Knesset to Revisit Daylight Savings, Again

Recommendations to change the dates of daylight saving time in Israel already exist, yet a second committee is convening.

A new committee is being set up to look into the divisive issue of daylight saving time, Minister of Interior Gideon Sa’ar announced Sunday. The new panel arises just two years after a committee with the same mandate was convened by his predecessor, Eli Yishai, and decided to extend DST, a little.

Traditionally, daylight saving in Israel has ended right before Yom Kippur. The first committee recommended a tweak - postponing the start of the winter clock to the first Sunday after Yom Kippur, which would have been October 1 last year.

It utterly rejected proposals to end DST as late as November 1, which is when the European Union and the United States switch their clocks.

But implementation of that first panel's recommendations has moved forward glacially. The proposed changes to DST were passed after the holiday last year so would only be felt for the first time this year. 

Following the change, DST in Israel will be in effect 193 days this year, instead of 182 days under the old law. It will still fall short of the 218 days customary in the EU and 211 days in North America.

Jordan and Lebanon also follow the EU timetable, while in Syria summer is a few days shorter – 216 days – ending on October 21.

Research done in Israel between 1987 and 1994 showed that DST leads to significant electricity economy. It also found a direct correlation between the rate of traffic accidents and driving in the dark.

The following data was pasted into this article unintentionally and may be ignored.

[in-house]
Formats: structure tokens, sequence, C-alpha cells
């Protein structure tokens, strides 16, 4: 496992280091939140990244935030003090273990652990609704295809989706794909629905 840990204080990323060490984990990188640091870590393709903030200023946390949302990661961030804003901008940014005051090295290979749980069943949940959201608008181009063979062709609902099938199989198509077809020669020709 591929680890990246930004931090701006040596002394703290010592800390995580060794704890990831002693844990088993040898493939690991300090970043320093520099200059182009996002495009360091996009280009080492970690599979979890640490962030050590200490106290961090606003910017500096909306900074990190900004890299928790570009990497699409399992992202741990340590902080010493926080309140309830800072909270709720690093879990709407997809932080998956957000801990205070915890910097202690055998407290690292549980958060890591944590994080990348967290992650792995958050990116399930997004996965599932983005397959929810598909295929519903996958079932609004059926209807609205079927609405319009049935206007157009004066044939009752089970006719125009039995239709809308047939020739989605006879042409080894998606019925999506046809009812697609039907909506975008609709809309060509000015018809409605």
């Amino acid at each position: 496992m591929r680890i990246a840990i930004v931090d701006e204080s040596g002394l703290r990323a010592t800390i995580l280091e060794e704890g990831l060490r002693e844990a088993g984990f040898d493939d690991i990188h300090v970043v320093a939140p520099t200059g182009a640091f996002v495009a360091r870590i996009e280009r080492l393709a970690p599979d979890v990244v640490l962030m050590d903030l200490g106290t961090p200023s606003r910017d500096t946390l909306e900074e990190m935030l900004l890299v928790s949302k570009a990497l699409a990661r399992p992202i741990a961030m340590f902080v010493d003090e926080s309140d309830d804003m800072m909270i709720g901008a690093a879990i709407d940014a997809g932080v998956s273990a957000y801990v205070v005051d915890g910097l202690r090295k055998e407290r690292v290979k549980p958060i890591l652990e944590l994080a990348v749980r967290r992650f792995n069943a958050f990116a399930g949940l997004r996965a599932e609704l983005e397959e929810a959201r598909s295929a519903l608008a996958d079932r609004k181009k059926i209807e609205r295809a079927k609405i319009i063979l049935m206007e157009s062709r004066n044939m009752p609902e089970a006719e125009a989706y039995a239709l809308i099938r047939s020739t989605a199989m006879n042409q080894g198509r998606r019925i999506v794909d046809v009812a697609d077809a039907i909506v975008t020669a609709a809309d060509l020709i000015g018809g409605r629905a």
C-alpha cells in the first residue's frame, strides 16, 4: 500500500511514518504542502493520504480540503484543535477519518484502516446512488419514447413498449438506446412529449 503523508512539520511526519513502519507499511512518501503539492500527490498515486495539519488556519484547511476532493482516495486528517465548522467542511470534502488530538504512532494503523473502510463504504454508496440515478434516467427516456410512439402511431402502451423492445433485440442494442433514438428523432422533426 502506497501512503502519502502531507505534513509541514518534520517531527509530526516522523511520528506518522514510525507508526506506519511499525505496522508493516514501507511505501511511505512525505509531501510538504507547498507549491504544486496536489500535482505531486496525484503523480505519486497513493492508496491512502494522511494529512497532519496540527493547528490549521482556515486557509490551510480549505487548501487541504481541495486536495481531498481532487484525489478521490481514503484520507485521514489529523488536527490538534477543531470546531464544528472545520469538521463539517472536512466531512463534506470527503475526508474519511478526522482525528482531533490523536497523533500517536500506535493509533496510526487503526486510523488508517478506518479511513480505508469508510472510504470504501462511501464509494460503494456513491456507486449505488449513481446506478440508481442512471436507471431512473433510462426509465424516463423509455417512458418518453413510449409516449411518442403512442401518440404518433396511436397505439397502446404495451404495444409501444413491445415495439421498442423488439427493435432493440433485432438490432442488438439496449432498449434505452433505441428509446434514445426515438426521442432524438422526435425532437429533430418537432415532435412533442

More recent studies presented to the Knesset Committee for Internal Affairs raised concerns that that the first committee's recommendation lacked proper research showing the pros and cons of extending DST.

The first panel was also criticized for not soliciting opinions from relevant experts in the government.

Though its report notes that the chosen date of October 1 reflects a compromise between its member's viewpoints and various proposals, it remains unclear how that solution was reached.

During committee discussions last October, the absence of government representatives was noted. Committee chairman MK Amnon Cohen (Shas) called on the Interior Minister to set up another committee to study the subject in greater depth, this time in cooperation with other government ministries.

Heading the new committee will be Shmuel Abuav, former director general of the Ministry of Education and the current head of Or Yarok (Green Light), a not-for-profit traffic safety lobby group. Other members will include Gabi Barabash, head of Ichilov Hospital, Avi Nissenkorn, head of the trade union department at the Histadrut labor federation, Shimshon Shoshani, deputy head of the Council for Higher Education and former director general of the Ministry of Education, and Shraga Brosh, former head of the Manufacturers Association.

Other participants will include Chezi Lifshitz, deputy director general of the Ministry of Energy and Water Resources, responsible for energy conservation, Yonina Eldar, a professor of electrical engineering at the Technion, Yinon Elroy, deputy to the director general at the Ministry of Economics and Trade, Karni Lotan, a researcher of environment and sustainability at the Interdisciplinary Center in Herzliya and Reuven Kogan, deputy director of the budget unit at the Ministry of Finance.

Nir Kafri
Bloomberg